News Blog for Seattle's Maple Leaf Neighborhood


The park Christmas duck has found a mate

January 15th, 2016 by Mike

The Mallard drake spotted in north Maple Leaf Reservoir Park on Christmas Day has apparently found a mate.

They were together Thursday and this afternoon.

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The (re)return of the Maple Leaf coyote

October 26th, 2015 by Mike

Laure emails over the weekend:

“Pretty cool thing happening in our neighborhood: This is the second time in a week that we’ve seen a coyote in our backyard!

“The first time was last Friday at sunrise (around 7 a.m.), just passing through our yard. The second time was today while eating lunch. It was at first hiding behind the trees so we went in the back to see if it was the coyote or just the neighbor dog, and we saw it running away in the bushes just behind our house (running towards the forest west of the Sacajawea grass area). We live just next to Sacajawea school, on 17th Avenue Northeast and Northeast 96th St.

“Bring your pets inside at night, our neighbor just lost his cat and suspects now it was the coyote. The coyote looks well fed and in good health (although I’m not a vet…).

Previous coyote sightings here were in September, April and January, all of this year. That’s the January coyote in the photo.

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Damage at Maple Leaf beaver pond – beavers at risk?

February 10th, 2012 by Mike

Maple Leaf’s Beaver Pond Natural Area has been in the news lately, but not because of the beavers.

We got 94 comments on our initial post about nearly 50 trees being vandalized in December.

Then the Seattle parks department and City Light posted notices that a number of trees in the beaver pond proper, at 8th Avenue Northeast and Northeast 105th Street, had been substantially damaged by the beavers and were “dying or standing dead.

“This created a situation of imminent danger and hazard to the public and a high probability of severe damages to nearby electrical infrastructure and private property from tree failure.”

Then came January’s snow and ice storm.

This week trucks and crews from City Light were at the pond. “We worked with parks and personnel from ecology and took down a number of trees girdled by the beavers,” said the utility’s Scott Thomsen.

Thomsen said a particular problem is very high-voltage transmission lines that carry 230 kilovolts from electrical substations. Those lines are on the pond’s western border, and were in reach of damaged trees. Update: Thomsen emails: “We have transmission and distribution lines in that area. The transmission line is 115 kilovolts. The distribution lines are 26 kilovolts.”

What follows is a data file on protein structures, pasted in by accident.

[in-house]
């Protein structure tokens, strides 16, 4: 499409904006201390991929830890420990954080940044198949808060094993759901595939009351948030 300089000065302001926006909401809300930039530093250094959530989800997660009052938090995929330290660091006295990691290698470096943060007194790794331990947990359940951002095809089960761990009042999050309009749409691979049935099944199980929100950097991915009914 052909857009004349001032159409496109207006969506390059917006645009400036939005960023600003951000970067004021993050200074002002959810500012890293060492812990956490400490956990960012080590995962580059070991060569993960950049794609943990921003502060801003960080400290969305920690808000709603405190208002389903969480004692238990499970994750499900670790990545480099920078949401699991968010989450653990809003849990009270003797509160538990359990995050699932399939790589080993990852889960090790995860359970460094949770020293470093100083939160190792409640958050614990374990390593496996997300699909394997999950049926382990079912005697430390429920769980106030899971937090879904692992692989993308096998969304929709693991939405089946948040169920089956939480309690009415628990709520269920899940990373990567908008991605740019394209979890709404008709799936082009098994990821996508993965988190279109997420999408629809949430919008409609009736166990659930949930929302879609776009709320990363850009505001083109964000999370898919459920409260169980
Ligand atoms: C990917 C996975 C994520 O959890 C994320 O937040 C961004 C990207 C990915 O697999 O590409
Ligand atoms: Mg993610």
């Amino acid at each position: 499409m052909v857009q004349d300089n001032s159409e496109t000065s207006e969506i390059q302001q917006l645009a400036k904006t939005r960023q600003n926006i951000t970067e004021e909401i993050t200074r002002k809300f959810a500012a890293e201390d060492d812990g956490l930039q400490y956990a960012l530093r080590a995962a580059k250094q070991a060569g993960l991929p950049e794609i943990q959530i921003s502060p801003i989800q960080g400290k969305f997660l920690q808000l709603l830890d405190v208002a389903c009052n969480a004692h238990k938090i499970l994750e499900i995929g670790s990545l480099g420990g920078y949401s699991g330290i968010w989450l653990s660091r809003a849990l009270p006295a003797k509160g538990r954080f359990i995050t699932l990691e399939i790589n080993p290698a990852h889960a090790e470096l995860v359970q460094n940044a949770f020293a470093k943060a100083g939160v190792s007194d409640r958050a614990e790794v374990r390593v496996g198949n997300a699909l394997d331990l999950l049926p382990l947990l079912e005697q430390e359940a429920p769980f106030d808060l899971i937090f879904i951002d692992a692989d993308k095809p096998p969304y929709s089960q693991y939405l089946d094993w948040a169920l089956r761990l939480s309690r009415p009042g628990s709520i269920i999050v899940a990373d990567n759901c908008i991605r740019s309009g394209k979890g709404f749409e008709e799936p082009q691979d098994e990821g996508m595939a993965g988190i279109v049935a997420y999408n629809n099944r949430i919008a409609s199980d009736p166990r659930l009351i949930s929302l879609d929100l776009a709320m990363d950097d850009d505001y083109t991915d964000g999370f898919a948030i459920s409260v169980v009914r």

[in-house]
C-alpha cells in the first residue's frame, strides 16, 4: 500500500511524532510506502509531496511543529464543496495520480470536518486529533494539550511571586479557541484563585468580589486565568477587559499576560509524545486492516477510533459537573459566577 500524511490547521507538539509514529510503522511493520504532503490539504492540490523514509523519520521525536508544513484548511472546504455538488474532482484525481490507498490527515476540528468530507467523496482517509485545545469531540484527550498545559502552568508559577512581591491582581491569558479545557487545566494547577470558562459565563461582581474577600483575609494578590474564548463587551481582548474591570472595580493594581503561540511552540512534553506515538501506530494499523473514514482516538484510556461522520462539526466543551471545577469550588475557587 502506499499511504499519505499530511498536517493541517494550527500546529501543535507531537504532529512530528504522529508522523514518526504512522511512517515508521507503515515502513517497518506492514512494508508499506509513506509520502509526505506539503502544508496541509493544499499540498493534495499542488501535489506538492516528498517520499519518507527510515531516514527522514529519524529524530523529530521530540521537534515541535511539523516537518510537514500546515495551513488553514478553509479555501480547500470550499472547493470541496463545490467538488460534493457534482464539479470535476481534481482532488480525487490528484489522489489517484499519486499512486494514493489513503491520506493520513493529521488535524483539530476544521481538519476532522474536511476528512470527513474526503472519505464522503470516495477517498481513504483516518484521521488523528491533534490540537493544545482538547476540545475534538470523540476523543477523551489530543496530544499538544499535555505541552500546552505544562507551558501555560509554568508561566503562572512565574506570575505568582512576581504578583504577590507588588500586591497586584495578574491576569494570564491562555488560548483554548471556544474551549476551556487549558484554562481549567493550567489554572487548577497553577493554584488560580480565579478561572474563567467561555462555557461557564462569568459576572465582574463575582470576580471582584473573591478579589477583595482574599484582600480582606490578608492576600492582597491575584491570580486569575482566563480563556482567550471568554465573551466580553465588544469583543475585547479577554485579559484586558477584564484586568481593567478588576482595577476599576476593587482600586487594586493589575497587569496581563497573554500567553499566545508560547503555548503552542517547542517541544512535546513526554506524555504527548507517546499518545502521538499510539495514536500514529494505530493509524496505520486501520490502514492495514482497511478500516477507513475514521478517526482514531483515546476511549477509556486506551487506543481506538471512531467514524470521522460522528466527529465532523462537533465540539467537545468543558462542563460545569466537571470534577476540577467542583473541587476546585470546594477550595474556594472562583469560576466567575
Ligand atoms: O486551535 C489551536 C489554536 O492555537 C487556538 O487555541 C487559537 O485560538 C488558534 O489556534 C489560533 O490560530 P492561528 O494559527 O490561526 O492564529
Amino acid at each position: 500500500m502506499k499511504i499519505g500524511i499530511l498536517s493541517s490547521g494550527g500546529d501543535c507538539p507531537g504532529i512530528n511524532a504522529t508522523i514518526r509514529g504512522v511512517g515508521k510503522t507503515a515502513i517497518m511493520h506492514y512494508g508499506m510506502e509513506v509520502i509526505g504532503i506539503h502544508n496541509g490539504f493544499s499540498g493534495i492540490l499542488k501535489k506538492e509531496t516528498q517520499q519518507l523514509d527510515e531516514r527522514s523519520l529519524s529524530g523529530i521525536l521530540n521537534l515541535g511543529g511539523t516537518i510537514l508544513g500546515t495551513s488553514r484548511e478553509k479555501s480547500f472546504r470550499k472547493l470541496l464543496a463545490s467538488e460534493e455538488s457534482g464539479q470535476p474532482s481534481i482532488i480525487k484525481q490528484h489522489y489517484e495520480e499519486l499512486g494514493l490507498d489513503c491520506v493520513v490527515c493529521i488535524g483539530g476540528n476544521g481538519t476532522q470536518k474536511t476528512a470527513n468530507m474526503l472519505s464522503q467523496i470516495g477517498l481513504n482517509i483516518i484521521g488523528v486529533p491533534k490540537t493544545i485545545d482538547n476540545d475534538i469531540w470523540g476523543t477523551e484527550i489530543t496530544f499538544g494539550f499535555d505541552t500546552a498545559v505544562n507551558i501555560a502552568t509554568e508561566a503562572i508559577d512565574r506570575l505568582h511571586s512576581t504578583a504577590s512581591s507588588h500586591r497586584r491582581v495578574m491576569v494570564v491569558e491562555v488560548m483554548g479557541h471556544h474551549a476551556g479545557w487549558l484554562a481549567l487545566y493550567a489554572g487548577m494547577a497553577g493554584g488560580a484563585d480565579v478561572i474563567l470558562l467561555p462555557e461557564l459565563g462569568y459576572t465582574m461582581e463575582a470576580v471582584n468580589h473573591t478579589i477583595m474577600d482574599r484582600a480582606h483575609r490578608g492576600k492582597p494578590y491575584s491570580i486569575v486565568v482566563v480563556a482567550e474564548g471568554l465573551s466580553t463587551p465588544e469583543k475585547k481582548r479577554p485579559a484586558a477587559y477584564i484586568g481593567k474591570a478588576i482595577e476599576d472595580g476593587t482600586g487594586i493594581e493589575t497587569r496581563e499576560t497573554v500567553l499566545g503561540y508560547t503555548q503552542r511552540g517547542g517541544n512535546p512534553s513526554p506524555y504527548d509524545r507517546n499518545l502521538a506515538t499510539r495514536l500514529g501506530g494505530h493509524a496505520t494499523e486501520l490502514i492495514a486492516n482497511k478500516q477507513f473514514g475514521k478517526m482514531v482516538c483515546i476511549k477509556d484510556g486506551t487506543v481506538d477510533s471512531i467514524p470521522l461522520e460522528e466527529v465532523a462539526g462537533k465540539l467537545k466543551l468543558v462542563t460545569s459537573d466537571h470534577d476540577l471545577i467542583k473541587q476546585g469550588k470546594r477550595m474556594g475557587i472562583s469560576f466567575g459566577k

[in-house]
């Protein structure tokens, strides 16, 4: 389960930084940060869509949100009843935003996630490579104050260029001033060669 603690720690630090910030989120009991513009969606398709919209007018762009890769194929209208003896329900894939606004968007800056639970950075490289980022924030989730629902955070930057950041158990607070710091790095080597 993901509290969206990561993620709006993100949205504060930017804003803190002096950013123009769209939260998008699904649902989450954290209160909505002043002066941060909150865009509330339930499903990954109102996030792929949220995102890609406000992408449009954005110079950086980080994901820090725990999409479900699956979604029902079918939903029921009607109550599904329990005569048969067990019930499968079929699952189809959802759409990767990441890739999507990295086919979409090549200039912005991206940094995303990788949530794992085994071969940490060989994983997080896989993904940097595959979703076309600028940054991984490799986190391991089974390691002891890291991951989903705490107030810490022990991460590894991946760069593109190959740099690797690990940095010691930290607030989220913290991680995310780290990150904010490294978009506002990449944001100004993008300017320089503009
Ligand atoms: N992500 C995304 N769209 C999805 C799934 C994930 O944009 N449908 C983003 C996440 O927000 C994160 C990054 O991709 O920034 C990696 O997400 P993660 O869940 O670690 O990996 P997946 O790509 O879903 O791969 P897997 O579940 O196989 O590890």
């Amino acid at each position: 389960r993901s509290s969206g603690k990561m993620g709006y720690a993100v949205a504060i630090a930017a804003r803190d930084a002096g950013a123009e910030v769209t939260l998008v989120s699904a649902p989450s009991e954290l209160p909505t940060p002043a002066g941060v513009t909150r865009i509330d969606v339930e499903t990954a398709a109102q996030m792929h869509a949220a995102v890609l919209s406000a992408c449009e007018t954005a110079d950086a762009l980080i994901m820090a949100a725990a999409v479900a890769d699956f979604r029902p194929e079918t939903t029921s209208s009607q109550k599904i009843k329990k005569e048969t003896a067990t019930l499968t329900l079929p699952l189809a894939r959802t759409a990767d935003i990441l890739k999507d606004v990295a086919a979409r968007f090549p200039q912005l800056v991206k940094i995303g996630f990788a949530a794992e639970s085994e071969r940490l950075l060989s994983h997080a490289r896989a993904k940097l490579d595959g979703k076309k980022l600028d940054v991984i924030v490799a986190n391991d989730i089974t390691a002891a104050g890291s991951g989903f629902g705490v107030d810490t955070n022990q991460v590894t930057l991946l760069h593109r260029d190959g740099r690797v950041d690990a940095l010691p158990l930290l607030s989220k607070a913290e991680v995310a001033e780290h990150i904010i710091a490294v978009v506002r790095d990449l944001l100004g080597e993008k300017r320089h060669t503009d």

Many of the felled trees will be left in place to provide habitat, and the park department plans to plant replacement trees. “It is our goal to protect the wetland and leave as many snags and large woody debris in the wetland habitat as is feasible,” according to the posted notice.

Now the beavers might be in trouble. [

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Second wildlife alert – masked bandit in action

August 25th, 2011 by Mike

This post courtesy of our sister site Fremont Universe.

For those of you who read, and commented on, our report on a raccoon attack here last week, we picked up this  nugget  from our Fremont site.

“Meet Rocky, a raccoon who shows up at a home in Fremont often to do whatever it is that Rocky is doing.”

Catie, who shot the video, says the action took place three feet from her bedroom window.

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Neighborhood wildlife alert – this time for bald-faced hornets

August 25th, 2011 by Mike

Phil and his daughter Jenna found this nest in the traffic circle at Northeast 91st Street and 8th Avenue Northeast.

“It is the size of a basketball and very active. Amazing how fast they grow,” he writes.

He – and we – believe it is a nest of bald-faced hornets, and Dennis Paulson, director emeritus of The Slater Museum of Natural History,confirms.

Photos courtesy Phil Borgnes

We’re wondering if it’s still there, though. A drive-by early this a.m., before the hornets were active, didn’t immediately produce a basketball in that tree.

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Dog Oasis gets donation of raccoon-thwarting jar

August 23rd, 2011 by Mike

The Maple Leaf Dog Oasis is happy to thank Elly for the donation of a new treat jar  to the popular canine attraction at the corner of 12th Avenue Northeast and Northeast 89th Street.

And not just any jar.

THIS jar has a sturdy handle molded right into the body of the jar. Try and get through that, masked bandits!

Last Friday morning dogs being walked along 12th were left bereft after the Dog Oasis suffered an overnight raccoon attack.

The previous jar could only be tethered to the oasis by a flimsy handle that didn’t stand up long to raccoon teeth and paws. It was MIA by first light (and later recovered in a neighbor’s back yard).